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CDC’s Lead Poisoning Prevention Program: A Long-standing Responsibility and Commitment to Protect Children From Lead Exposure
  • Published Date:
    2019 Jan/Feb
  • Source:
    J Public Health Manag Pract. 25(Suppl 1 LEAD POISONING PREVENTION):S5-S12
  • Language:
    English
Filetype[PDF-388.56 KB]


Details:
  • Pubmed ID:
    30507764
  • Pubmed Central ID:
    PMC6320665
  • Description:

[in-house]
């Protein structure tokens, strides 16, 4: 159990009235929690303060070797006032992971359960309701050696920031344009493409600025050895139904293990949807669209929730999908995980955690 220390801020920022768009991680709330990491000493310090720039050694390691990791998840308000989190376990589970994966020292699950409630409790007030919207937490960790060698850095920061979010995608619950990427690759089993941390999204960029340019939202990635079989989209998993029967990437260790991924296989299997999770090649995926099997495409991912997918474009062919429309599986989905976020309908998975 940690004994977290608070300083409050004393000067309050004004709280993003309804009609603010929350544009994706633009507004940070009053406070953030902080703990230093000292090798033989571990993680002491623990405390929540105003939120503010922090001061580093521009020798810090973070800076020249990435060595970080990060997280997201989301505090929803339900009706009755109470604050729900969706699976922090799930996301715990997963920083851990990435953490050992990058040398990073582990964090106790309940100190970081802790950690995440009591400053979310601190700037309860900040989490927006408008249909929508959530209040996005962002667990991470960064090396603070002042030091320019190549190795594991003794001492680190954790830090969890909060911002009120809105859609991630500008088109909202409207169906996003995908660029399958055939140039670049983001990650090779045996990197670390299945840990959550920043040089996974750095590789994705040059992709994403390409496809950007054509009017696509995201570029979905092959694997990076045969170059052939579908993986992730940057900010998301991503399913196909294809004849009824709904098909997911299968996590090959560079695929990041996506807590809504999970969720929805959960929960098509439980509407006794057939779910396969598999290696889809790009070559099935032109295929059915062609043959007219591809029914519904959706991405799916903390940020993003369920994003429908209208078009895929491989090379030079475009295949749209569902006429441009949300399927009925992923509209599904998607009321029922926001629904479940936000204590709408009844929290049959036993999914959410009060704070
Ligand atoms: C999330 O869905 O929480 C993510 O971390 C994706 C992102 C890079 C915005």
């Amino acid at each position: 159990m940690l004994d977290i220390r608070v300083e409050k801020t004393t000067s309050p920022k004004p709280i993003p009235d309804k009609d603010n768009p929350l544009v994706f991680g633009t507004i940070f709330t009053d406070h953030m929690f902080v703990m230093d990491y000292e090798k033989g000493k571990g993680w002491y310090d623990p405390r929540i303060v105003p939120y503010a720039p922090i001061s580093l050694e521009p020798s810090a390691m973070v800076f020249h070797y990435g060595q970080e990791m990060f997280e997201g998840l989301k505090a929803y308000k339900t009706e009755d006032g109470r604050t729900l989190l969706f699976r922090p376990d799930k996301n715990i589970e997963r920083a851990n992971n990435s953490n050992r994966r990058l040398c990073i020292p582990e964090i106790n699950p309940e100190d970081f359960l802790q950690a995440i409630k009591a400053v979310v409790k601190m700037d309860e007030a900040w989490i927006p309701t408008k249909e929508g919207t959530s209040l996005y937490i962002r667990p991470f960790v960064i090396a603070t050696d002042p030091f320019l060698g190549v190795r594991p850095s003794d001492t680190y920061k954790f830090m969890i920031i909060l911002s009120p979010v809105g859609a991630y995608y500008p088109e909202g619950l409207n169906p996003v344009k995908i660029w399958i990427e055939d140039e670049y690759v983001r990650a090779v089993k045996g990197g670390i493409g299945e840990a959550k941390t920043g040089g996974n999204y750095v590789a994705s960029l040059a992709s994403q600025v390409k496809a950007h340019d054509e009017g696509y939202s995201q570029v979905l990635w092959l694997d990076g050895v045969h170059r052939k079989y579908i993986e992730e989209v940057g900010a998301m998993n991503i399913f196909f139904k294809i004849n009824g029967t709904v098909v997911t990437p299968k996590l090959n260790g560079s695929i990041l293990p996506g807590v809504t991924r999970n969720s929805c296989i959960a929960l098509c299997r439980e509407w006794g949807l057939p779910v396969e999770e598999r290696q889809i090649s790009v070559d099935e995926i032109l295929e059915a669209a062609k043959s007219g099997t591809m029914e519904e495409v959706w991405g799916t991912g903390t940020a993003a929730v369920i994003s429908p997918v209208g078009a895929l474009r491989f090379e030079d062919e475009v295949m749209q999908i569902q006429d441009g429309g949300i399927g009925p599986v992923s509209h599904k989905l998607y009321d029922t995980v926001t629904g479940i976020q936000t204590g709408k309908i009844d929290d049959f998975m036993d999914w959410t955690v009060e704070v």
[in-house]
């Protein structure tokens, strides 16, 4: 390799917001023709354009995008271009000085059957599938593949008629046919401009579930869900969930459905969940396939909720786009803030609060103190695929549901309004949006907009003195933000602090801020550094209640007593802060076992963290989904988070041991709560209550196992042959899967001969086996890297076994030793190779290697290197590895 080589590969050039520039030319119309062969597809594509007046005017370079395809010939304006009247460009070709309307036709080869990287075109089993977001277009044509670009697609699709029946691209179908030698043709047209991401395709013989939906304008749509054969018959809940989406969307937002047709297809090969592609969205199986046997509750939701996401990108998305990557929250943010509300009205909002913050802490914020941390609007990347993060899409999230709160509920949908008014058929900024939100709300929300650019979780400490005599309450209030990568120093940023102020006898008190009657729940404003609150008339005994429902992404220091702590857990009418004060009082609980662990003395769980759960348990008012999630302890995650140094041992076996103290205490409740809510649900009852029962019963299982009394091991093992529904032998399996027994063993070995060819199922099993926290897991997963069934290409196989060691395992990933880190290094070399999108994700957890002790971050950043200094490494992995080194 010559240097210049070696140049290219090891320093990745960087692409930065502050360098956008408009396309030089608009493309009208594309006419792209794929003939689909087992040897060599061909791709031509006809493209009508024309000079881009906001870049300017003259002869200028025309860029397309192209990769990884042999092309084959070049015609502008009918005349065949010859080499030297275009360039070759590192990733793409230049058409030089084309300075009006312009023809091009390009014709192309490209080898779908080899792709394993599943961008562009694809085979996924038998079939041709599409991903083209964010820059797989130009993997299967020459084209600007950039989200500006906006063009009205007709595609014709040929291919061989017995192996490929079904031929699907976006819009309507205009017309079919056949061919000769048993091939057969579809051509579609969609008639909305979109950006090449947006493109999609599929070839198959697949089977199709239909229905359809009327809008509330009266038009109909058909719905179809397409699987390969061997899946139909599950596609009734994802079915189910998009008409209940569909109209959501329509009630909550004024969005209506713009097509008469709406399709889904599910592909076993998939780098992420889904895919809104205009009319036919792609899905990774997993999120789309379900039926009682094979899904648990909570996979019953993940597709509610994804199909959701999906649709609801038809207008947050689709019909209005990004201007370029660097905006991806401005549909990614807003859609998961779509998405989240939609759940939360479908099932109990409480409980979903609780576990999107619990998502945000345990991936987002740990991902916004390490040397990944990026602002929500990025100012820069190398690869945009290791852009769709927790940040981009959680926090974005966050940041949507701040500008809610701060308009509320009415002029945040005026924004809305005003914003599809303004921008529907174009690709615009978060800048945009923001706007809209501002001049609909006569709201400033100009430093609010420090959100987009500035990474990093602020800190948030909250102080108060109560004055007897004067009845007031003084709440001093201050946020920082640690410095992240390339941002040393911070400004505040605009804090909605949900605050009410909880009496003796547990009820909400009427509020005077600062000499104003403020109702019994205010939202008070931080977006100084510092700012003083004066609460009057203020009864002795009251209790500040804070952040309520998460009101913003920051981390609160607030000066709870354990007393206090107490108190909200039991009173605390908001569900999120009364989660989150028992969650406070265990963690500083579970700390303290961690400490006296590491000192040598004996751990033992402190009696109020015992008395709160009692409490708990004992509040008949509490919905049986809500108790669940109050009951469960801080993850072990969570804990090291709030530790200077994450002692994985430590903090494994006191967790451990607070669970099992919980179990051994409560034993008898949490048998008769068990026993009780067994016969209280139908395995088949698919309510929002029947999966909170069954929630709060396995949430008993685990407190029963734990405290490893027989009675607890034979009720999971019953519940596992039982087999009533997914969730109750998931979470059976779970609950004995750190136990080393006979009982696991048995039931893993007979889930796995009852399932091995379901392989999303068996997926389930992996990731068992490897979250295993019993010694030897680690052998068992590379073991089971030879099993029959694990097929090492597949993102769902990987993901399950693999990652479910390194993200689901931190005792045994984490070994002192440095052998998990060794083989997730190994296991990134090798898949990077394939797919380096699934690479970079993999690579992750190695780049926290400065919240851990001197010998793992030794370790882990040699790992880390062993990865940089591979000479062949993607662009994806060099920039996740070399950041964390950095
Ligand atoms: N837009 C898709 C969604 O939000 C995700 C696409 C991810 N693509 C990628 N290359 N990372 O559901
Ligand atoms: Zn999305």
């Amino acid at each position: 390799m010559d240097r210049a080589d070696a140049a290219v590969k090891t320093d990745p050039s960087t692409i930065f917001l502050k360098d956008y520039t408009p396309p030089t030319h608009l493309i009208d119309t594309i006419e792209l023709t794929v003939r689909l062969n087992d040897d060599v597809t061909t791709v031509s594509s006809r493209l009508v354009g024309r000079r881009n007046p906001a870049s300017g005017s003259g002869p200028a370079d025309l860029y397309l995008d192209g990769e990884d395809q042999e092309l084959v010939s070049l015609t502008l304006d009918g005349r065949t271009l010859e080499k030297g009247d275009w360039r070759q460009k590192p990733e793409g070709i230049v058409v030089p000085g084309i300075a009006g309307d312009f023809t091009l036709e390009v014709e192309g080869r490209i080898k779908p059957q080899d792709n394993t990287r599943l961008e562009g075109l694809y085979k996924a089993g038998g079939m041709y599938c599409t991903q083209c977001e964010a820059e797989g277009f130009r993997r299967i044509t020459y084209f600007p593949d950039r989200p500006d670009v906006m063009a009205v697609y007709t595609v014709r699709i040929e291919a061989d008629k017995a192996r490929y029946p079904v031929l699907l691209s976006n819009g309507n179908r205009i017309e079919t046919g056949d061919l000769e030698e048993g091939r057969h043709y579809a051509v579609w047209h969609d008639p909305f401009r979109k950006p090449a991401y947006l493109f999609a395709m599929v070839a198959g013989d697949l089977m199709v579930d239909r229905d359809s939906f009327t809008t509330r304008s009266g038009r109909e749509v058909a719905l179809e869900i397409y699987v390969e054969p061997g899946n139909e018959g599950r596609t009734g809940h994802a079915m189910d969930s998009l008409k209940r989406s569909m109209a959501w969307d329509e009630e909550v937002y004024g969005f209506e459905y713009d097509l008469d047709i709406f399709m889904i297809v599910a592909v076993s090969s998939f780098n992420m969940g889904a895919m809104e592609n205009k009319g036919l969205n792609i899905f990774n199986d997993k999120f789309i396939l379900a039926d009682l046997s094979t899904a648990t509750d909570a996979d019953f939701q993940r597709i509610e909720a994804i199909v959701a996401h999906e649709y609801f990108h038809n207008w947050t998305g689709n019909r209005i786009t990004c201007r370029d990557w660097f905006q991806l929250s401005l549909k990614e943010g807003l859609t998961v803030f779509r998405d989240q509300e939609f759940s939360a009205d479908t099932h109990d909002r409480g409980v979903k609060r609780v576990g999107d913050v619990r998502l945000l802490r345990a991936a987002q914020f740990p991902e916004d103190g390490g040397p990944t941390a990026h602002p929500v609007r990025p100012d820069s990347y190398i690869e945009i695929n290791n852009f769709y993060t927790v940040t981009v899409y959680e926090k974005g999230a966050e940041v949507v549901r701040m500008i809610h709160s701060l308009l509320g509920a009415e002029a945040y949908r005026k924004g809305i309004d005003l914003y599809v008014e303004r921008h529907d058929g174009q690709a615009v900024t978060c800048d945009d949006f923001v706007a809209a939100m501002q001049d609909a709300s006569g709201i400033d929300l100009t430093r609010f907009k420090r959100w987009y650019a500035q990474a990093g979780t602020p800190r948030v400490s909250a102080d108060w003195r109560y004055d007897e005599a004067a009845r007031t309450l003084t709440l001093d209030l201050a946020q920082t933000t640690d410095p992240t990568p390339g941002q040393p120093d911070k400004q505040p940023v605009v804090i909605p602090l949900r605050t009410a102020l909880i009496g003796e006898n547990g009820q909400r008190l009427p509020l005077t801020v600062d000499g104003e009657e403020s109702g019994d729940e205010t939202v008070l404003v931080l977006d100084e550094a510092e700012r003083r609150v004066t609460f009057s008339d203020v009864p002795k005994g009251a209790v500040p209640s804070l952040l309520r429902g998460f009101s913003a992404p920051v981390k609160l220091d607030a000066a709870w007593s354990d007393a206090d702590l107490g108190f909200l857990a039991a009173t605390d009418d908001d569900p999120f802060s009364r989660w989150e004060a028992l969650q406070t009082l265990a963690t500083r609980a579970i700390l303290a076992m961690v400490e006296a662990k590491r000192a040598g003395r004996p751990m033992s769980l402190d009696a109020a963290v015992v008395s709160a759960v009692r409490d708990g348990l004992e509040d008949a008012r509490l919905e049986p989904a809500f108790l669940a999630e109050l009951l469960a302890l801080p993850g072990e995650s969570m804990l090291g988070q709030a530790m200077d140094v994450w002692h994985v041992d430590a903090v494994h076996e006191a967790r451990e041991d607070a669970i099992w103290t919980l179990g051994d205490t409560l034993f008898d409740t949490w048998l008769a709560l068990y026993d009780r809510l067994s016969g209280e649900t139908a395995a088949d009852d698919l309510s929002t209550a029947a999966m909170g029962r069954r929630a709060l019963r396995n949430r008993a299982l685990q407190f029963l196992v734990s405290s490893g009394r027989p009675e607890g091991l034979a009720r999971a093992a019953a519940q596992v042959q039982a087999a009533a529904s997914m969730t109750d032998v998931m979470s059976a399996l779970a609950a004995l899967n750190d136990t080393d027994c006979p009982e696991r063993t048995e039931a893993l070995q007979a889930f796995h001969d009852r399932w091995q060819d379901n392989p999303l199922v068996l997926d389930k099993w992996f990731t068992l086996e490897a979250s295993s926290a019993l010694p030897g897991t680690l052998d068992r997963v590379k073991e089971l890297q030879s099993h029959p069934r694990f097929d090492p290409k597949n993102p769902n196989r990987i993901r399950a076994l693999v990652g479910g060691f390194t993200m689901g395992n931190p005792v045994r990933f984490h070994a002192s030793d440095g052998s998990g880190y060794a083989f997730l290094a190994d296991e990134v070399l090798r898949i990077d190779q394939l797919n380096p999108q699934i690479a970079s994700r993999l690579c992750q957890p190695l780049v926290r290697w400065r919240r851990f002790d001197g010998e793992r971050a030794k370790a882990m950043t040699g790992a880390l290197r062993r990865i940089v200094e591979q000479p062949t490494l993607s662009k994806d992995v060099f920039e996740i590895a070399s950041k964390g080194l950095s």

The Centers for Disease Control and Prevention's (CDC's) Childhood Lead Poisoning Prevention Program (CLPPP) serves as the nation's public health leader and resource on strategies, policies, and practices aimed at preventing lead exposure in young children. CDC supports and advises state and local public health agencies and works with other federal agencies and partners to achieve the Healthy People 2020 objective of eliminating childhood lead exposure as a public health concern. Primary prevention-the removal of lead hazards from the environment before a child is exposed-is the most effective way to ensure that children do not experience the harmful effects of lead exposure. Blood lead screening tests and secondary prevention remain an essential safety net for children who may be exposed to lead. CDC's key programmatic strategy is to strengthen blood lead surveillance by supporting state and local programs to improve blood lead screening test rates, identify high-risk populations, and ensure effective follow-up for children with elevated blood lead levels. Surveillance plays a central role in helping measure the collective progress of federal, state, and local public health agencies in protecting children from lead, as well as enhancing our ability to target population-based interventions for primary prevention to those areas at highest risk. The CDC CLPPP has been at the front line of efforts to protect children from lead exposure and the resulting adverse health effects over the last 3 decades. As we chart our path for the future, we will continue to learn from past successes and challenges, incorporate new evidence and lessons learned, and work closely with federal, state, local, and nonprofit partners, experts in academia, and the community to advance the overarching goal of eliminating lead exposure in children.

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